The level of heavy metal contamination and ecological risk, as well as the sources of contamination, of 35 sediments from the Al-Uqair coast, Saudi Arabia, were determined via inductively coupled plasma mass spectrometry. The average concentrations (dry weight) were highest for Fe (8091.51 μg/g), followed by Al (1816.60), As (14.99), Cu (11.27), Zn (7.62), Pb (3.88), Mn (3.82), Cr (3.67), Hg (2.40), Se (0.68), Ni (0.57), Cd (0.07), and Sb (0.06). The average TOC and heavy metal values, except Hg and As, were much lower than many coastal sediments elsewhere. The sediments had moderate-to-high heavy metal pollution, especially with high Hg contamination and substantial Se and As enrichment. Moreover, the sediments were at a high ecological risk for Hg, As, and Cd, moderate risk for Cu, and no-to-low risk for Pb, Zn, Ni, Cr, and Sb. Hg, Cd, Cr, As, Se, Cu, Sb, Pb, Ni, and Zn were likely from lithogenic and anthropogenic sources, including rock weathering, agricultural runoff, and untreated domestic sewage. However, Al, Fe, and Mn were naturally derived.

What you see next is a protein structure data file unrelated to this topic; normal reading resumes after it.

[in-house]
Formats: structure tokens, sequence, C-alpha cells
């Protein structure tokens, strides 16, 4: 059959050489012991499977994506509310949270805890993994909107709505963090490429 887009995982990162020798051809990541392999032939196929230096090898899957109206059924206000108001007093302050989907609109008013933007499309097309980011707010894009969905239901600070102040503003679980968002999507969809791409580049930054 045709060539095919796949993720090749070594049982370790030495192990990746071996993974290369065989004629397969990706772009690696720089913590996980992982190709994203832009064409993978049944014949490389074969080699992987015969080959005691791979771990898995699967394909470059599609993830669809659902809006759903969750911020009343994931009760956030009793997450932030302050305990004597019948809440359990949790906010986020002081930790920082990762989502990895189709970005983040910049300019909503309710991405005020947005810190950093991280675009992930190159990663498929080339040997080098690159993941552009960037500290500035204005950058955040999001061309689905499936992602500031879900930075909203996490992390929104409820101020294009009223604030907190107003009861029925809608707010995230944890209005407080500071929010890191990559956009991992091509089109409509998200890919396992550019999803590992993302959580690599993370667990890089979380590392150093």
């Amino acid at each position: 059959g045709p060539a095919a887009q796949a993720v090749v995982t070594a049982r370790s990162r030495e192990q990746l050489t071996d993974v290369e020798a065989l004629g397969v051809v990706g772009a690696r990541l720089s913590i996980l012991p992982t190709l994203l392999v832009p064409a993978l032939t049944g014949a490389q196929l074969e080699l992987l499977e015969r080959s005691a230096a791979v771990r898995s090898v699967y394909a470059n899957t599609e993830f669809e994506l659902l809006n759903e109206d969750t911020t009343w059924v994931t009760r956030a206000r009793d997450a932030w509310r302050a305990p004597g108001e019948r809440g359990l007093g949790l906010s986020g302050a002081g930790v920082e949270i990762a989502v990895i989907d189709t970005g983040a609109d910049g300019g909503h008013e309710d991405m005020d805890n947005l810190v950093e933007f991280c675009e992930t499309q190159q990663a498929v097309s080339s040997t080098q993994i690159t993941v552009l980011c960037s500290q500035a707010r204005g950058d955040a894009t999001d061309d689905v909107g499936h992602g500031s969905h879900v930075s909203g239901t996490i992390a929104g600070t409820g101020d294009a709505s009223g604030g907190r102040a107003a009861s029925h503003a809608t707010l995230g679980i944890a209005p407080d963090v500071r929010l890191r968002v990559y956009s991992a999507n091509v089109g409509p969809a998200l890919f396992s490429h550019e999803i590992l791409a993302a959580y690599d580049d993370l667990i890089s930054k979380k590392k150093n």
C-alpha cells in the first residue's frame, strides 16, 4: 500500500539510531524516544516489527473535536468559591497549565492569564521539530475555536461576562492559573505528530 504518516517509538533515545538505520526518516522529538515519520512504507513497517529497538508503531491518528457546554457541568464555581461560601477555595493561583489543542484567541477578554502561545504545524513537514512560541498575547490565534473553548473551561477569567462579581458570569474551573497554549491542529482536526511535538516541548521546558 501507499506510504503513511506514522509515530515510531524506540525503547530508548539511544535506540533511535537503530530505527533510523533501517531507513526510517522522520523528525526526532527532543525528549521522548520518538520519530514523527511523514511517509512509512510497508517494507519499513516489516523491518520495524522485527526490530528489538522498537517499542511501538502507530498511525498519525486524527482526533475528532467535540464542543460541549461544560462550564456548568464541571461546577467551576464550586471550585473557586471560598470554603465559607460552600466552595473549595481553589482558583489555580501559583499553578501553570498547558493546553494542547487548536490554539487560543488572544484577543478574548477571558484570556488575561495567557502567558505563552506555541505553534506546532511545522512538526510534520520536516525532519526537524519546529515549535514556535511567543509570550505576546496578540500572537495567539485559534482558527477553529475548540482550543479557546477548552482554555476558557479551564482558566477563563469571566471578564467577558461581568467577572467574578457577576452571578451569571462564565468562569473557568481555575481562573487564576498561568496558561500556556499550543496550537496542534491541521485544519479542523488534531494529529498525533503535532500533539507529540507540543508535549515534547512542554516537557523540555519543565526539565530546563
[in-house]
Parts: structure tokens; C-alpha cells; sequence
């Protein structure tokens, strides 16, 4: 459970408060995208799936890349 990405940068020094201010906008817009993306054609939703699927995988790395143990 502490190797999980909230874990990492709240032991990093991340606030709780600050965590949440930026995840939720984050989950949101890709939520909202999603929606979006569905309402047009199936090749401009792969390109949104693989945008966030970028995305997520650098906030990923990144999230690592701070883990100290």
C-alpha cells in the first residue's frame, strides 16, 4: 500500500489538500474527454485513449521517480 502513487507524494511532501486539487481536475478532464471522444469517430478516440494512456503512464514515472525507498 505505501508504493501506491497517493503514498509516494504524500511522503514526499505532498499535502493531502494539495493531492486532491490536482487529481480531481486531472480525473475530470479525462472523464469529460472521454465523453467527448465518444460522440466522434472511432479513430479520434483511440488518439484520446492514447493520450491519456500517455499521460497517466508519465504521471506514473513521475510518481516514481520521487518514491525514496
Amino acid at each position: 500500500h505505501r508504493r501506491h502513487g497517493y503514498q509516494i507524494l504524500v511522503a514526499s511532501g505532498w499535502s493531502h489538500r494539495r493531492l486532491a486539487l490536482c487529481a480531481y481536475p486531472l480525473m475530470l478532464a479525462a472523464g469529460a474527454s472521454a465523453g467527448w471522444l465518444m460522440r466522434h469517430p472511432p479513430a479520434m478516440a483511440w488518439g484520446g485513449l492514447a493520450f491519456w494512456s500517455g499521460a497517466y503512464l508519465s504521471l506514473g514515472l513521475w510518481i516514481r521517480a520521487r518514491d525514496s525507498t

Keywords: Arabian Gulf, Saudi Arabia; Coastal sediment; Contamination; Ecological risk; Heavy metals.
Copyright © 2021 Elsevier Ltd. All rights reserved.